Daddy’s Prayer

Sweet golden locks frame her face
where tears flow onto frills and lace—
Fingers clutch a teddy bear
and baby blues reflect despair.
It makes her daddy’s heart break…
My sweet girl, why are you still awake?

Dark shadows dance throughout the night
a trembling voice reveals her fright.
Nightly dreams become a nightmare;
too much for this child to bear.
Invading ogres make her tearful—
Pretty one, please don’t be fearful.

Darkened hours can be quite scary
and sounds of the night make one wary.
Try not to cry my little one,
to be fearful is not fun—
Loneliness makes the hours long.
Prayers to Jesus will make you strong.

Gentle Jesus meek and mild,
please watch over this precious child—
Place loving arms around her Lord.
Our hearts beat with one accord,
give peace, and music to her ears…
Jesus, take away her fears.

Calmness enters, God’s love displayed;
rest in Jesus, all fear will fade.
His love brings peace to your soul—
Know our Father’s in control,
all fear is gone, sleep to restore…
My little princess weeps no more.

© Chrissy Siggee

Archived in
Christian Poetry and Children & Teens at Riverside Peace

Tommy’s Lesson

Tommy entered the kitchen; his head bent forward to watch his feet as he walked. His hair skimmed the underside of the kitchen counter as he cut the corner.

‘Grandpa, can you help me tie my shoelaces please?’

‘Sure. Up we go.’ He lifted his grandson onto a high kitchen chair.

‘Grandpa, why is it so hard to learn how to tie shoelaces?’

‘That’s a good question. Everything we learn in life can be hard.’

‘Why?’

‘Because it’s part of learning.’

‘Why?’

‘Well, if everything was easy to learn in life there wouldn’t be any strength to our character.’

‘Huh!’

Grandpa slowly looped a shoelace as Tommy watched. ‘Let me put it this way,’ Grandpa continued as he twisted one end of the lace around the loop. ‘Do you remember when your daddy and I took you fishing last summer?’

‘Yes.’ Tommy’s face screwed up. ‘It was so hard to get the worms to stay on the hook and get the fish to bite them.’

‘That’s right. Do you remember how many times you had to practise to get it right?’

‘Lots.’ The little boy nodded once and continued to study his grandfather’s hands.

‘By the end of the weekend you had it just right and you caught the biggest fish for supper.’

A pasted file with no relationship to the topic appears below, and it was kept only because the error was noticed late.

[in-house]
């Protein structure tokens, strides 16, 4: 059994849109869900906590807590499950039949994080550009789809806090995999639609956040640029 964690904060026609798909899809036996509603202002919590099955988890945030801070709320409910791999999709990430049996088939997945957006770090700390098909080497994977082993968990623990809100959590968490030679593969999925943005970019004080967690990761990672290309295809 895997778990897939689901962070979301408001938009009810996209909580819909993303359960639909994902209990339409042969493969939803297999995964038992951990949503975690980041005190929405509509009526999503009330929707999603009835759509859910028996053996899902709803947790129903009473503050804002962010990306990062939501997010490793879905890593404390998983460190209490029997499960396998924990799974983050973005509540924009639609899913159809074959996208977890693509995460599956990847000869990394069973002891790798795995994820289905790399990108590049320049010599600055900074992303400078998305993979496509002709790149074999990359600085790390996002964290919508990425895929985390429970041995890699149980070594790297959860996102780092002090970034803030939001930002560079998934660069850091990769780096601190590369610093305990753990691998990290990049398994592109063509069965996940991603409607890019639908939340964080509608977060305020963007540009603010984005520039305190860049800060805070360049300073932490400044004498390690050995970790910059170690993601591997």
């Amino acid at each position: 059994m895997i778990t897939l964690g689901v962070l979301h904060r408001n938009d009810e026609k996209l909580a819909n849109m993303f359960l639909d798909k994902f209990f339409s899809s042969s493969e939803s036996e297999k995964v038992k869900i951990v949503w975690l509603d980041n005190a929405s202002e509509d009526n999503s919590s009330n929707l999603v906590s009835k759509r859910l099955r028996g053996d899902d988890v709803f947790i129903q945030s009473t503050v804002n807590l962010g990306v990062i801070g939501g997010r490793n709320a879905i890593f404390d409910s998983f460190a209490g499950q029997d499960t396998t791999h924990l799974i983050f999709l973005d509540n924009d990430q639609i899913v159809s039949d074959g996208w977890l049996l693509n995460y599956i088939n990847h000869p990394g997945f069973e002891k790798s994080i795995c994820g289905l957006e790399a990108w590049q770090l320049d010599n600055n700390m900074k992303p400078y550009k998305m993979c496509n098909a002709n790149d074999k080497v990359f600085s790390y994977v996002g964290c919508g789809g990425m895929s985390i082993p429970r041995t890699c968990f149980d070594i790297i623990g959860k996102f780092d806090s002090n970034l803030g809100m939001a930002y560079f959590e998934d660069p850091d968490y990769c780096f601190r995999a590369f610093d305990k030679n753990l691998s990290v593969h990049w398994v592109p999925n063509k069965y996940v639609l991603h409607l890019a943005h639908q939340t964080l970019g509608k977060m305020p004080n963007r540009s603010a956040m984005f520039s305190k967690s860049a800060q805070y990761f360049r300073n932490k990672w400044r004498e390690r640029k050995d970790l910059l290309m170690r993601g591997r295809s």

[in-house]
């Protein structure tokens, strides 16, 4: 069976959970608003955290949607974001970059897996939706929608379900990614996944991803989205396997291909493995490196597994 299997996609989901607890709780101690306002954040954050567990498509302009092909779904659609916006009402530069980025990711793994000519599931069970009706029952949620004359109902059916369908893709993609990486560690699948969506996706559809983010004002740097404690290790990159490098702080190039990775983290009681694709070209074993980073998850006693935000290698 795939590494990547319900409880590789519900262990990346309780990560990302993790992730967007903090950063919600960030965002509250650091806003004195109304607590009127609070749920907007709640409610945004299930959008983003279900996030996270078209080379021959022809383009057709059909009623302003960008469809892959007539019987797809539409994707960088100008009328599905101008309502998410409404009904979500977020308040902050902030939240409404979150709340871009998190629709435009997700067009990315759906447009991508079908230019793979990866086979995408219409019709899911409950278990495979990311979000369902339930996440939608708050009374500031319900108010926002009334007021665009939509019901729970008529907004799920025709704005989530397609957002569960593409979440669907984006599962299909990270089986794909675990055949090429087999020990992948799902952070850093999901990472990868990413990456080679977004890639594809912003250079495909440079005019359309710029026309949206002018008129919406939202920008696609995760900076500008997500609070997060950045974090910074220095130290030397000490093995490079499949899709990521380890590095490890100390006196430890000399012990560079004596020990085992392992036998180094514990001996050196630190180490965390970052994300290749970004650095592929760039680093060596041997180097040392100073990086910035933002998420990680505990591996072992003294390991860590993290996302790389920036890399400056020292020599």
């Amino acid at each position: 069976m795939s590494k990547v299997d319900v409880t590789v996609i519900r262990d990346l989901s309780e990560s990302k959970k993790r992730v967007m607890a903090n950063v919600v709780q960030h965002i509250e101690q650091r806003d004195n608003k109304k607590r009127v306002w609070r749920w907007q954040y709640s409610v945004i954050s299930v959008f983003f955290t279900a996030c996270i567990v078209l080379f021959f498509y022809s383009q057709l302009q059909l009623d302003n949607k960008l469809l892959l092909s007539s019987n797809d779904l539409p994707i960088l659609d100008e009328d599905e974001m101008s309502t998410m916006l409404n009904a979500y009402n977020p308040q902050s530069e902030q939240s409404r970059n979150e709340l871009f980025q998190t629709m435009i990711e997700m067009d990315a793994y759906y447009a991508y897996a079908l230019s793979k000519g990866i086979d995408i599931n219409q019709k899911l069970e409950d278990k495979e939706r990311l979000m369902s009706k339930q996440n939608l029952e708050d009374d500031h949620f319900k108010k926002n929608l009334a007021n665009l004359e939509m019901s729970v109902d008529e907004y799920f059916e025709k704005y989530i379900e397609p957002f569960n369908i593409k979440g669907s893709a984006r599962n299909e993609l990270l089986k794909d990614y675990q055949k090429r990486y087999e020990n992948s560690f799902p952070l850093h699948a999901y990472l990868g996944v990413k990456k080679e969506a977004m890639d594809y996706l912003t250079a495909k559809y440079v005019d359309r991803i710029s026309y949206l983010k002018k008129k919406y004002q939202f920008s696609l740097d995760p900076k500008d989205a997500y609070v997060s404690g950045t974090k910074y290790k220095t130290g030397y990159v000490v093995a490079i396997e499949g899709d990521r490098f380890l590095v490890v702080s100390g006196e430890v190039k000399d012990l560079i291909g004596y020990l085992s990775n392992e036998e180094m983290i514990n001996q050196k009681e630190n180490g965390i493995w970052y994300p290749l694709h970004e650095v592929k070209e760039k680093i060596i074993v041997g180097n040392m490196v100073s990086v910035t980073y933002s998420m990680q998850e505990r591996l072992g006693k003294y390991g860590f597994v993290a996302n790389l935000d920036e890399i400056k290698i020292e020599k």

Tommy’s face beamed and revealed a toothy grin. He let his foot drop and held up the other one.

‘Your turn,’ Grandpa encouraged.

Tommy wriggled his foot onto his other leg and concentrated on the shoelace. It took a few minutes but eventually he made the final turn and pulled the loop through.

‘There will be other things in life you will need to learn and they won’t be easy either.’

Tommy sat looking at his shoes while he listened. ‘Like what?’

‘Oh, all sorts of things, like how to know the difference between right and wrong, when to make an important decision and how to choose which decision to make.’

‘Why?’

‘Because that’s life and we need to learn lots of things like tying shoelaces and how to fish. Making a decision when choosing what kind of friends we should have can be a tough one.’

‘That sounds really hard. Will I have to learn how to talk to grandsons too?’

The old man laughed. ‘Yes, but not for a while yet; that’s a grown-up’s lesson. You can wait for that.’

‘Look, Grandpa. We tie shoelaces the same. Maybe you practised lots too.’

‘Yep, I practised lots too but some life lessons took longer to learn than others.’

‘Grandpa, can you teach me how to learn other life lessons?’

‘I certainly can but right now… why don’t we have some ice-cream?’

Tommy giggled and his eyes brightened. ‘I guess we don’t have to learn how to eat ice-cream.’

© Chrissy Siggee

This is a work of fiction. Names, characters, businesses, places, events, locales, and incidents are either the products of the author’s imagination or used in a fictitious manner. Any resemblance to actual persons, living or dead, or actual events is purely coincidental.